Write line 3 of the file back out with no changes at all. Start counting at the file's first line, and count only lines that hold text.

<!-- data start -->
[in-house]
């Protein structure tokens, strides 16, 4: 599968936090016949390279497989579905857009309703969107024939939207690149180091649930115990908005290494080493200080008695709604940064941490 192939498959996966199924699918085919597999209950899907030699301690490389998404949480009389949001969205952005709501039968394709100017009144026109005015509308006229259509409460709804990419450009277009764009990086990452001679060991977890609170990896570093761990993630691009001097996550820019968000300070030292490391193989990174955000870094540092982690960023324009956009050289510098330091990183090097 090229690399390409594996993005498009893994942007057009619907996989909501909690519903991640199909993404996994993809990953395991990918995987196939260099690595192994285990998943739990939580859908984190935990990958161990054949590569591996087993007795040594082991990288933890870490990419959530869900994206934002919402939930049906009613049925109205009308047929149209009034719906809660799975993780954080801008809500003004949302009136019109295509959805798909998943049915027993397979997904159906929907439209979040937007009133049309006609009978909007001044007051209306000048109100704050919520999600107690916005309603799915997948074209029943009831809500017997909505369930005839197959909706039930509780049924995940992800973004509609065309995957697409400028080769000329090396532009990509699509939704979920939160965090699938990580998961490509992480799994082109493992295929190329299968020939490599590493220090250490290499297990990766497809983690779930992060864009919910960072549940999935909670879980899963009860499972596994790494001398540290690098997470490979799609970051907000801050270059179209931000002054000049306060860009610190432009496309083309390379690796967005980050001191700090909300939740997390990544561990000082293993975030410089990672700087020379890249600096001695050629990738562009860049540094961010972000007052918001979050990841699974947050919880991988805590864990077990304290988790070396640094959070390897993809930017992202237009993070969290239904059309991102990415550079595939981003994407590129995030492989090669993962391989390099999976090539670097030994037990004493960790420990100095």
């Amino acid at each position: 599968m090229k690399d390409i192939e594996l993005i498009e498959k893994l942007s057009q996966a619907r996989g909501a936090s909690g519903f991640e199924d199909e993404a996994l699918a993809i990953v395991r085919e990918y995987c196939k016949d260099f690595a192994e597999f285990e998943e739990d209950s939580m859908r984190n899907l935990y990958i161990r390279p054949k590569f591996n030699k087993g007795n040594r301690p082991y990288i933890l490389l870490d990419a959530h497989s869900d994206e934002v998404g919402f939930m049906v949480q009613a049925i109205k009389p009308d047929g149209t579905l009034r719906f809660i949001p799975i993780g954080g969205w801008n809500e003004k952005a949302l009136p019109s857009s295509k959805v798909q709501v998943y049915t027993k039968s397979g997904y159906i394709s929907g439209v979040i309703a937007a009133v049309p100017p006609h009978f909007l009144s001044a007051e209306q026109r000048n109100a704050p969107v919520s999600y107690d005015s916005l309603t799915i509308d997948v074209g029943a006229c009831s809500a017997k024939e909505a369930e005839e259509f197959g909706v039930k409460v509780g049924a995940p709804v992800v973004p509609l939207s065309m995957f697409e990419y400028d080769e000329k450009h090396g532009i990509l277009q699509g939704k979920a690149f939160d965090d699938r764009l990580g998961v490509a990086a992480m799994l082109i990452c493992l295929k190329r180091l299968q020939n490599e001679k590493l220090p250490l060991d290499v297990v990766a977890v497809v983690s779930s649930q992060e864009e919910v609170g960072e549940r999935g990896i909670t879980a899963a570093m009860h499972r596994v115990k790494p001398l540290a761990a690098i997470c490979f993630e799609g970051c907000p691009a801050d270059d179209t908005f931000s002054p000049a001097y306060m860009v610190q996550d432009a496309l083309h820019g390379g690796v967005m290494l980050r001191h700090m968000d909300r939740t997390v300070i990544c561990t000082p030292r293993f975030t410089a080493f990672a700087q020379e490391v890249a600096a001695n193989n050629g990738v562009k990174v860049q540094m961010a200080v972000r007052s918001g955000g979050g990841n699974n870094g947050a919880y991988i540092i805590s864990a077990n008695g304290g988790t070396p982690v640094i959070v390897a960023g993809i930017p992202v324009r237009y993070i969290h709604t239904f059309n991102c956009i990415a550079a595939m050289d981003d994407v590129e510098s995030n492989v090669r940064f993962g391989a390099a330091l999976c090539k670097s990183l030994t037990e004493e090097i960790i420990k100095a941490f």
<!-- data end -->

């Amino acid at each position: 599968m090229k690399d390409i192939e594996l993005i498009e498959k893994l942007s057009q996966a619907r996989g909501a936090s909690g519903f991640e199924d199909e993404a996994l699918a993809i990953v395991r085919e990918y995987c196939k016949d260099f690595a192994e597999f285990e998943e739990d209950s939580m859908r984190n899907l935990y990958i161990r390279p054949k590569f591996n030699k087993g007795n040594r301690p082991y990288i933890l490389l870490d990419a959530h497989s869900d994206e934002v998404g919402f939930m049906v949480q009613a049925i109205k009389p009308d047929g149209t579905l009034r719906f809660i949001p799975i993780g954080g969205w801008n809500e003004k952005a949302l009136p019109s857009s295509k959805v798909q709501v998943y049915t027993k039968s397979g997904y159906i394709s929907g439209v979040i309703a937007a009133v049309p100017p006609h009978f909007l009144s001044a007051e209306q026109r000048n109100a704050p969107v919520s999600y107690d005015s916005l309603t799915i509308d997948v074209g029943a006229c009831s809500a017997k024939e909505a369930e005839e259509f197959g909706v039930k409460v509780g049924a995940p709804v992800v973004p509609l939207s065309m995957f697409e990419y400028d080769e000329k450009h090396g532009i990509l277009q699509g939704k979920a690149f939160d965090d699938r764009l990580g998961v490509a990086a992480m799994l082109i990452c493992l295929k190329r180091l299968q020939n490599e001679k590493l220090p250490l060991d290499v297990v990766a977890v497809v983690s779930s649930q992060e864009e919910v609170g960072e549940r999935g990896i909670t879980a899963a570093m009860h499972r596994v115990k790494p001398l540290a761990a690098i997470c490979f993630e799609g970051c907000p691009a801050d270059d179209t908005f931000s002054p000049a001097y306060m860009v610190q996550d432009a496309l083309h820019g390379g690796v967005m290494l980050r001191h700090m968000d909300r939740t997390v300070i990544c561990t000082p030292r293993f975030t410089a080493f990672a700087q020379e490391v890249a600096a001695n193989n050629g990738v562009k990174v860049q540094m961010a200080v972000r007052s918001g955000g979050g990841n699974n870094g947050a919880y991988i540092i805590s864990a077990n008695g304290g988790t070396p982690v640094i959070v390897a960023g993809i930017p992202v324009r237009y993070i969290h709604t239904f059309n991102c956009i990415a550079a595939m050289d981003d994407v590129e510098s995030n492989v090669r940064f993962g391989a390099a330091l999976c090539k670097s990183l030994t037990e004493e090097i960790i420990k100095a941490f």